Decoding the dislocation between economy and stock market
Smart money always stays ahead of the times.
What is smart money? In financial parlance, smart money is the capital deployed by well-informed institutional and professional investors into markets. Usually, it is smart money that sets the trends and other investors follow their moves.
So, what are they betting on?
To make more sense of their actions, we analyzed Q1FY21 results of Nifty 500 companies. After all, everybody’s concerned about a divergence between the economic outlook and the stock market performance.
396 companies (out of 500) have declared Q1 results so far and depending on your lenses—bullish or bearish—you may find them exciting or insipid. We took January 17 and March 24 as the reference points to measure the pre-pandemic and during pandemic performance of these stocks, since the broader markets made YTD highs and lows on the on these days respectively. As many as 387 companies traded above their March 24 levels but 130 of them were still available at a discount to their January 17 levels.
Not so surprisingly, companies in the consumer durables, leisure, hospitality, automobiles, construction, real estate, retailing and logistics, among others, have witnessed 30% to 94% fall in their revenue and PAT. Green patches can be found in the technology, pharmaceuticals, chemicals and consumer non-discretionary goods sectors.
- Despite reporting fairly healthy numbers in Q1FY21, the bulls seem to have quarantined Banking and Non-Banking Financial Companies (NBFCs)—perhaps citing the potential rise in the Non-Performing Assets (NPAs).
- Despite reporting stable numbers, the stock market performance of FMCG companies has been average. But its noteworthy that they were the fastest to recover, early in pandemic times; so is the case with some pharmaceutical companies, such as Abbott India. Now investors seem to have shifted their focus on mid-sized pharma companies instead, which have demonstrated strong financial performance and have a high growth potential—Caplin Point Laboratories, for instance.
- The stock price strength of a few companies such as Mahanagar Gas is understandable, given the nature of their business and prospect post lockdowns. But the uncanny resilience of that of commercial vehicles and passenger vehicles manufacturers is startling. Especially considering the gloomy picture they stared at even in pre-COVID times.
- Smart money seems to have decided to ride the Atma Nirbhar Amber Enterprises—one of India’s most prominent contract AC manufacturers has already surpassed its pre-COVID level. A similar trend has been observed in the defence sector as well.
- What’s more intriguing is stocks of consumer financiers are available way below their pre-pandemic prices. Does that mean, consumers will take fresh loans to buy cars and new air-conditions? And while banks face a lot of stress, will they still lend?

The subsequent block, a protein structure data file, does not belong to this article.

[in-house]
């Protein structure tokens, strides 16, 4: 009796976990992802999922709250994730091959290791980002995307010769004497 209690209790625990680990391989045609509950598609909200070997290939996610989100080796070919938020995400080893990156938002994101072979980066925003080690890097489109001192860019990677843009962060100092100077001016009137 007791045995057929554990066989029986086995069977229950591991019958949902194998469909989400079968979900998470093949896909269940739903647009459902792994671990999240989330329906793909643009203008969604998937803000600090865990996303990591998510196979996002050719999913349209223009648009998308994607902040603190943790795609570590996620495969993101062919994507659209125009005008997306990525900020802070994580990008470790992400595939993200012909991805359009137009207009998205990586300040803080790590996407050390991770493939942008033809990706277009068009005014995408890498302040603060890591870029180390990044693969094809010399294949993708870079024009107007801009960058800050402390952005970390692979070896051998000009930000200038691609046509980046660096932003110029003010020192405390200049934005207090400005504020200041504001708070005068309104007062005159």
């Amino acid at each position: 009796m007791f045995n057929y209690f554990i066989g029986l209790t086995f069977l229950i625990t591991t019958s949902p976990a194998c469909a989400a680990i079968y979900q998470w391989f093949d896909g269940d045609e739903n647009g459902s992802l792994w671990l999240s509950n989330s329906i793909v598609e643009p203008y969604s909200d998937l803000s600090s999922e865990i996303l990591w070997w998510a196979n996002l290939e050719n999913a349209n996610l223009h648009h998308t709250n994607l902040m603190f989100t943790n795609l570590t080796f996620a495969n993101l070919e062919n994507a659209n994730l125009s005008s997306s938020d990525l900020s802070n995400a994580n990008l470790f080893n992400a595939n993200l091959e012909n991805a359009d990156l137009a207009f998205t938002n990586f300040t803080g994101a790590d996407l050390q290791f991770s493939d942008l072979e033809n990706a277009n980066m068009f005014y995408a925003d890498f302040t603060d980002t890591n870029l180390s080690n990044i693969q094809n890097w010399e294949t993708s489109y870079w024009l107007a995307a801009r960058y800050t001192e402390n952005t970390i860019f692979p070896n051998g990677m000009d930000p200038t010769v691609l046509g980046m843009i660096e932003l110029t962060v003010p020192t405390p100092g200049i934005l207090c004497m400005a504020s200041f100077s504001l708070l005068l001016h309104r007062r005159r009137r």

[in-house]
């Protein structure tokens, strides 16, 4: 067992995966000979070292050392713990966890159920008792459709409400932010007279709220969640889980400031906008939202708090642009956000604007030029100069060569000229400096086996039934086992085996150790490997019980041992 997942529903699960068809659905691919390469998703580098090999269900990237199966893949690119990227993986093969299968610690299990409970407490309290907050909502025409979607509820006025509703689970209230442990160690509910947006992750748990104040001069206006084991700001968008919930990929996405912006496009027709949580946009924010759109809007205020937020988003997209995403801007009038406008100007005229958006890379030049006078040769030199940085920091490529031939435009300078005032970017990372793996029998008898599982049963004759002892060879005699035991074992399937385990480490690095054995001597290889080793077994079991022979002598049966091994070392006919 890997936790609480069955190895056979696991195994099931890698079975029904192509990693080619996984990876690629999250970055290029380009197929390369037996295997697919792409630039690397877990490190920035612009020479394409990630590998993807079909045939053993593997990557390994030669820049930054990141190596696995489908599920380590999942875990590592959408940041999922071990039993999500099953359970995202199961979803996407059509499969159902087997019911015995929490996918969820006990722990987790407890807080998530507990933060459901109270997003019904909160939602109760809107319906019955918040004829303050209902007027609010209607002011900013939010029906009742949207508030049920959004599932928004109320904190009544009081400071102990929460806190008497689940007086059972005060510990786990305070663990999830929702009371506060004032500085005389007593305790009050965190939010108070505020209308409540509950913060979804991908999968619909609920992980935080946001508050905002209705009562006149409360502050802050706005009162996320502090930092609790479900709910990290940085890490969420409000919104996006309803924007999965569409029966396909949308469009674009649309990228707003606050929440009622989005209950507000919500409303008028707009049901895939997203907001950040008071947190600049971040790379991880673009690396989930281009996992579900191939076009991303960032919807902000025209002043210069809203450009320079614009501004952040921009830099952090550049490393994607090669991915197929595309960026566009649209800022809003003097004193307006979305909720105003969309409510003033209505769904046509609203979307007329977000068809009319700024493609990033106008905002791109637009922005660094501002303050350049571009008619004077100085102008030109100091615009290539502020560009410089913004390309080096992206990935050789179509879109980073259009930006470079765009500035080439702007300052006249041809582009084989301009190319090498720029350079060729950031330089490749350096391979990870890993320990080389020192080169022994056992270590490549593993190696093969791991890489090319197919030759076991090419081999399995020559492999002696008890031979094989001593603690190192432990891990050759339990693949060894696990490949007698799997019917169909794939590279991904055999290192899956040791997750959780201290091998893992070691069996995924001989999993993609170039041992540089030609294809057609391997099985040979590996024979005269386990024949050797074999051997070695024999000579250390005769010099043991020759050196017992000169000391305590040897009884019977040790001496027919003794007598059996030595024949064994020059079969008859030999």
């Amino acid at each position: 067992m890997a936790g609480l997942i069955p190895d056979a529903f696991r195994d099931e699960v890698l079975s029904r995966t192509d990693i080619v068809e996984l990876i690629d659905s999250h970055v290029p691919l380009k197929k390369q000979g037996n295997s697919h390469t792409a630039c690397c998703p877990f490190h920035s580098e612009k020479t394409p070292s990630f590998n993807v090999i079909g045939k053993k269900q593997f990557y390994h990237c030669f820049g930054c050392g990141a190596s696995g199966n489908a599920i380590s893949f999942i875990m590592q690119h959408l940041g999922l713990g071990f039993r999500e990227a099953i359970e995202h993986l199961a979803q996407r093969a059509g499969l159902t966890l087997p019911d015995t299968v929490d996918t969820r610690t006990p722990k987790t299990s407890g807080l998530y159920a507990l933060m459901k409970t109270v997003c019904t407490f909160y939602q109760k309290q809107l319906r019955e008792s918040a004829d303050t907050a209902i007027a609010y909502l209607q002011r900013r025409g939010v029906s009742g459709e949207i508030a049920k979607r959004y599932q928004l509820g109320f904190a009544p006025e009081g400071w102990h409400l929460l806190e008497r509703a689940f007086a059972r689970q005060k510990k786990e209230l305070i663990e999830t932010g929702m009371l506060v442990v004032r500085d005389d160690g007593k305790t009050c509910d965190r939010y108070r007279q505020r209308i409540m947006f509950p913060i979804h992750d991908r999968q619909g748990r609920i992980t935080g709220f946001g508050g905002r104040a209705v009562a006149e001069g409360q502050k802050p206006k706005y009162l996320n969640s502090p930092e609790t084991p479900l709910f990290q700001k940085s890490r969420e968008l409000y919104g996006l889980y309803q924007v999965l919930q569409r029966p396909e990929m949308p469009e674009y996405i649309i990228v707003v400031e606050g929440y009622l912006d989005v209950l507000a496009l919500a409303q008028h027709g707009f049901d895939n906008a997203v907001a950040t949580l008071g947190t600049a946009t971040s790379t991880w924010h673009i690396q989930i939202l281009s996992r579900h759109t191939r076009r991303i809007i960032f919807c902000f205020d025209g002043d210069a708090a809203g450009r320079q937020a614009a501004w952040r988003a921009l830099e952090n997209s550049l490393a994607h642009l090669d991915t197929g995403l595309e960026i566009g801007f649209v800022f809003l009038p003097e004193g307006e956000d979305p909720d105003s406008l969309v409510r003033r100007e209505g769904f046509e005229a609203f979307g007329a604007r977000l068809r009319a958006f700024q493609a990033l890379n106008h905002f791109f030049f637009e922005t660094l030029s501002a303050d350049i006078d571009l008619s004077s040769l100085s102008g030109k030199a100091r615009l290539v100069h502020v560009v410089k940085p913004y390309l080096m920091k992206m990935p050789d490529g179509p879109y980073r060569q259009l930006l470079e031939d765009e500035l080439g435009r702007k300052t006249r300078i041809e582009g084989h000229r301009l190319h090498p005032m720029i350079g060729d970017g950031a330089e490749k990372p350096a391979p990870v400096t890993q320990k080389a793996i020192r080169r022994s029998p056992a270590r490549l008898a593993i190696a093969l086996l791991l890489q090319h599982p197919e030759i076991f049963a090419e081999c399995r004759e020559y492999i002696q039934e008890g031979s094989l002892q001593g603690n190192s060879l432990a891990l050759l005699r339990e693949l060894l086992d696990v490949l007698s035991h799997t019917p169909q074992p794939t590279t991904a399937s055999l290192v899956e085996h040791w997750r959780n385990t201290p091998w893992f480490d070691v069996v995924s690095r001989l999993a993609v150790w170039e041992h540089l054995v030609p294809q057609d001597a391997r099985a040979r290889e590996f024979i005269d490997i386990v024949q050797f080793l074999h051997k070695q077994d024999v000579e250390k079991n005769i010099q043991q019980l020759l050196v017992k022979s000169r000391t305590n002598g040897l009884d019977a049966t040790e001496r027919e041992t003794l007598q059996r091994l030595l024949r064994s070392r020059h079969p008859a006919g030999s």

- Within the technology space, not all companies have received the same attention of investors. For instance, Affle—a mobile marketing platform, Indiamart—a B2B and B2C e-commerce platform have not only reported impressive results but have gained immense popularity amongst investors. Unlike those in the FMCG sector, high-valuations haven’t been a concern for investors—perhaps due to growth expectations. On the other hand, companies such as Sonata Software and Tata ELXSI have lagged in the race.
Banking, conventional engineering companies and some state-owned names appear cheap. However, there are quite a few contingencies associated with them—be it the possibility of higher NPAs, potential economic slowdown or slow progress on the improvement in corporate governance.
Smart money perhaps has created a blueprint of how the world may look like post pandemic. Its next step depends on the future progress of the economy and pace of growth in corporate earnings over the coming quarters.
You may also like to read: Stock market tour: from trouble zone to bubble zone
We, Ventura Securities Ltd, (SEBI Registration Number INH000001634) its Analysts & Associates with regard to blog article hereby solemnly declare & disclose that:
Consult your financial advisor before taking any investment decision.
We do not have any financial interest of any nature in the company. We do not individually or collectively hold 1% or more of the securities of the company. We do not have any other material conflicts of interest in the company. We do not act as a market maker in securities of the company. We do not have any directorships or other material relationships with the company. We do not have any personal interests in the securities of the company. We do not have any past significant relationships with the company such as Investment Banking or other advisory assignments or intermediary relationships. We are not responsible for the risk associated with the investment/disinvestment decision made on the basis of this blog article.